OAKLAND, Calif., Dec. 9 (Ticker) -- Chauncey Billups and Rasheed Wallace helped the Detroit Pistons execute to near perfection in a nail-biter.

Billups scored a season-high 29 points and Wallace and Richard Hamilton added 22 each as the Pistons won their fifth consecutive contest, a 106-103 triumph over the Golden State Warriors.

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Off to a league-best 14-2 start, the Pistons made 12-of-16 shots in the fourth quarter to win for the ninth time in 10 road games this season.

"We definitely got a chance to do something special right here," Pistons center Ben Wallace said. "We know we've got to stay poised and continue to work at it, and we can't afford to go out there and take it out there on our shoulders to the next game. We've just got to play and let the games take care of themselves."

With the game tied at 94-94, Rasheed Wallace intercepted a pass from Baron Davis and fed Billups, who made a finger roll shot with 2:11 left to put Detroit in front.

Moments later, Billups hit a layup over Mike Dunleavy Jr. to give the Pistons a 98-94 edge. But Jason Richardson scored on a floater for the Warriors with 42 seconds to go.

However, Detroit answered when Rasheed Wallace made a pass to Tayshaun Prince, who sank a one-handed turnaround shot in the left low post to widen the lead to 100-96 with 19 seconds remaining.

"We ran the direct play there," Prince said. "We went posting Rasheed up down the stretch and kept feeding him. And we knew that the last time we ran it, they drew so much attention, I just cut to the basket."

Derek Fisher and Hamilton each made a pair of free throws before Richardson buried a 3-pointer from the left corner with nine seconds left, giving him a season-high 36 points and making it 102-101.

"We are used to these kind of situations," Hamilton said. "Everyone knew that coming out in that fourth quarter, we had to execute some plays and control their offense. Jason and Baron played great tonight. They hit tough shots, but that is what we ask for. If they hit shots with hands in their face, we can't do anything about that."

After Billups and Davis both went 2-of-2 from the foul line, Rasheed Wallace made a long downcourt pass to Ben Wallace, who dunked with five seconds left. Fisher missed a final 3-pointer as time expired.

Davis sank his free throws after being fouled with six seconds remaining by Billups, who was attempting to prevent the Warriors' guard from tying the game with a 3-pointer.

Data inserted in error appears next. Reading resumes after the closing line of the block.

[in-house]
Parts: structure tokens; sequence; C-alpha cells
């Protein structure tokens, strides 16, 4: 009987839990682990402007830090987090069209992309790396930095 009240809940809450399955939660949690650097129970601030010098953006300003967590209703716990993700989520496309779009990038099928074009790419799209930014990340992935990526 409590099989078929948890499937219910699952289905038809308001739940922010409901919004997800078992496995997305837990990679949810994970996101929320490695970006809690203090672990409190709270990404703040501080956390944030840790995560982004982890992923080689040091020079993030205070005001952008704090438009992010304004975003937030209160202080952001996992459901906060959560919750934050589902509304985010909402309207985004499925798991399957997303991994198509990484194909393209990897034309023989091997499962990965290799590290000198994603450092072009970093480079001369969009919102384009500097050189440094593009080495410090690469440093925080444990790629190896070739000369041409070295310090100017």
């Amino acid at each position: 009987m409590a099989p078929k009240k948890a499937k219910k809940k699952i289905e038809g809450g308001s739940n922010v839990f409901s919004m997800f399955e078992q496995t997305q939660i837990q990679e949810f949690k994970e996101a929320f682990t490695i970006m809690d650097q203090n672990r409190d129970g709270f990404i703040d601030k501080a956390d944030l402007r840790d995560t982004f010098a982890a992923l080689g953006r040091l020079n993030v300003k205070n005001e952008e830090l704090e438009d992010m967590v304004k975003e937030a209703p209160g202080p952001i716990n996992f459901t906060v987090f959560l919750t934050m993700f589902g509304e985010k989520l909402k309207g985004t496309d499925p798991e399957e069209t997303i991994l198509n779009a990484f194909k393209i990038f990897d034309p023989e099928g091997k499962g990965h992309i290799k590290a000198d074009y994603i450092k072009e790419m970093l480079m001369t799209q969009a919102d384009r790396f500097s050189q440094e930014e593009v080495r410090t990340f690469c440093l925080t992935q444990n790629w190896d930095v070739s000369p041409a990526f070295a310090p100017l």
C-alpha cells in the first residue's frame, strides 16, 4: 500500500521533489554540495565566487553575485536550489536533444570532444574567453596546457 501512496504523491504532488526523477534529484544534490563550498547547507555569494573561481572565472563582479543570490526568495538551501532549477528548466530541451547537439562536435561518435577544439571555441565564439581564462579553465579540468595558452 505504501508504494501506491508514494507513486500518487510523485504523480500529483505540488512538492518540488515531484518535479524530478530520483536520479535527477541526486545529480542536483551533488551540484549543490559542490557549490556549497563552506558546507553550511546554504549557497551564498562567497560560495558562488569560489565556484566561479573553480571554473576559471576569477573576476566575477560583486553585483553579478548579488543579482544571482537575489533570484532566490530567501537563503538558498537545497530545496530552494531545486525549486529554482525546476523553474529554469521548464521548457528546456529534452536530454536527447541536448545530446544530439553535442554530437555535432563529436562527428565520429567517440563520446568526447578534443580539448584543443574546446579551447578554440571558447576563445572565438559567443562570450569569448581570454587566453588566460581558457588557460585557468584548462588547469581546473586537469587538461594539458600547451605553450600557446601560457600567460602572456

"I think it's a great strategy, especially (against) a team that's as dangerous as them with that 3-point shot," Billups said. "They live and die by it. The more they shoot, the better the chance they're going to make some of them. Richardson hit a tough, tough one in the corner. I thought it was a great strategy."

"They didn't want us to get a shot off," Davis said. "That's what they did with their fouls and wanted us to go to the line and hit free throws, and we did."

Prince scored 15 points and Ben Wallace grabbed 10 rebounds for Detroit, which shot 51 percent (40-of-78) from the floor.

"We never want to get into a type of game like this," Prince said. "We always know we're not going to beat everybody by double-digit points and what not. Obviously, the first game of every West Coast trip is always tough. They came out, made shots all night and the key for us is, when a team is making shots all night, to keep it close and to execute down the stretch, and I thought we did that."

Fisher and Dunleavy scored 15 points apiece and Davis added 14 and 14 assists for the Warriors, who have lost two straight after a five-game winning streak.

"Detroit wins games like this because they're world champs and because of their ability at the end of the game to make plays," Golden State coach Mike Montgomery said. "We got in that one stretch where we couldn't make it up. We've got to learn how to close out games against quality opponents."

"We were right there in the end," Davis said. "It was just a tough loss, man. This one hurts because at 12-8, we can't afford to lose games like this. It was a great game and we had control of it. It was just tough. That's all I can say."